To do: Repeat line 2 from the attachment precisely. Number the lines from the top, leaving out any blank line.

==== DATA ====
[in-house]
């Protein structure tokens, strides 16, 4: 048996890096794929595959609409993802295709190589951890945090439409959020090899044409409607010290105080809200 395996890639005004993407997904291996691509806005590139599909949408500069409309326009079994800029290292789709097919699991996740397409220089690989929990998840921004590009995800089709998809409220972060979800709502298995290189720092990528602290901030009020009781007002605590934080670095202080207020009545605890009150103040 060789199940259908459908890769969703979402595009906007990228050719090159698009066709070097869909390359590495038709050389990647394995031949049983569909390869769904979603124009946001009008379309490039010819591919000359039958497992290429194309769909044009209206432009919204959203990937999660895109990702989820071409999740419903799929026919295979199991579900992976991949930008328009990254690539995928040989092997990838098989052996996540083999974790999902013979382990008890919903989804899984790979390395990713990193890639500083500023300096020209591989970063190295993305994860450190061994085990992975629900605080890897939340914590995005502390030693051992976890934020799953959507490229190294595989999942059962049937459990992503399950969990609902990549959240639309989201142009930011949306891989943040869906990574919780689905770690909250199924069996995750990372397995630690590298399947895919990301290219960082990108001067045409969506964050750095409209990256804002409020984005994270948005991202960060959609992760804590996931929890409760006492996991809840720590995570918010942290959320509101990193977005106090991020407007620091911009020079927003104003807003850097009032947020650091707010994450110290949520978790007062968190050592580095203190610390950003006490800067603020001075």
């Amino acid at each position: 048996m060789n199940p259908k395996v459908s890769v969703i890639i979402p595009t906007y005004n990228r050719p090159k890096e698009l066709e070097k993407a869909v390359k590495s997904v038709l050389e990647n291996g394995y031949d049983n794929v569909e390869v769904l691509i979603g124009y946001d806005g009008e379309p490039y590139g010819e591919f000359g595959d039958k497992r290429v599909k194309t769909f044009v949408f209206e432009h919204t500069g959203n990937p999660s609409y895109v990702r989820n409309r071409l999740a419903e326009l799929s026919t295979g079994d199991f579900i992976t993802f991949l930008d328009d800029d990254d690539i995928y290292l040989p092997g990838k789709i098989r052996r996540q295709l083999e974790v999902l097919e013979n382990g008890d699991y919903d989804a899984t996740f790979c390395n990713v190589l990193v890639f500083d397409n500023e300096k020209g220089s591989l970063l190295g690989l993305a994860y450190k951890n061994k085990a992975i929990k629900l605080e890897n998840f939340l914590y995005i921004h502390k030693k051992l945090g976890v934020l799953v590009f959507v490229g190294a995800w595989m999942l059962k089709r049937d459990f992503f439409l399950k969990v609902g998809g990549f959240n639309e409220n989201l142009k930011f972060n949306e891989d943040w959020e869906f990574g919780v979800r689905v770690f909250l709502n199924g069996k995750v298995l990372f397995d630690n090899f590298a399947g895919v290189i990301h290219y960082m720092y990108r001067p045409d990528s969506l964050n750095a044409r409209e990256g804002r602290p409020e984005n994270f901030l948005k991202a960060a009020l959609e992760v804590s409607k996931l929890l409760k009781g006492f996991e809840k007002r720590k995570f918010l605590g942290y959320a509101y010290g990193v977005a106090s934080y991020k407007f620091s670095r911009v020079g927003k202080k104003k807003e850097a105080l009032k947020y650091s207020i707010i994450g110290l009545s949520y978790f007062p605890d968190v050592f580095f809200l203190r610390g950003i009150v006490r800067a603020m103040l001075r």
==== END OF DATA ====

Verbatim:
């Protein structure tokens, strides 16, 4: 048996890096794929595959609409993802295709190589951890945090439409959020090899044409409607010290105080809200 395996890639005004993407997904291996691509806005590139599909949408500069409309326009079994800029290292789709097919699991996740397409220089690989929990998840921004590009995800089709998809409220972060979800709502298995290189720092990528602290901030009020009781007002605590934080670095202080207020009545605890009150103040 060789199940259908459908890769969703979402595009906007990228050719090159698009066709070097869909390359590495038709050389990647394995031949049983569909390869769904979603124009946001009008379309490039010819591919000359039958497992290429194309769909044009209206432009919204959203990937999660895109990702989820071409999740419903799929026919295979199991579900992976991949930008328009990254690539995928040989092997990838098989052996996540083999974790999902013979382990008890919903989804899984790979390395990713990193890639500083500023300096020209591989970063190295993305994860450190061994085990992975629900605080890897939340914590995005502390030693051992976890934020799953959507490229190294595989999942059962049937459990992503399950969990609902990549959240639309989201142009930011949306891989943040869906990574919780689905770690909250199924069996995750990372397995630690590298399947895919990301290219960082990108001067045409969506964050750095409209990256804002409020984005994270948005991202960060959609992760804590996931929890409760006492996991809840720590995570918010942290959320509101990193977005106090991020407007620091911009020079927003104003807003850097009032947020650091707010994450110290949520978790007062968190050592580095203190610390950003006490800067603020001075």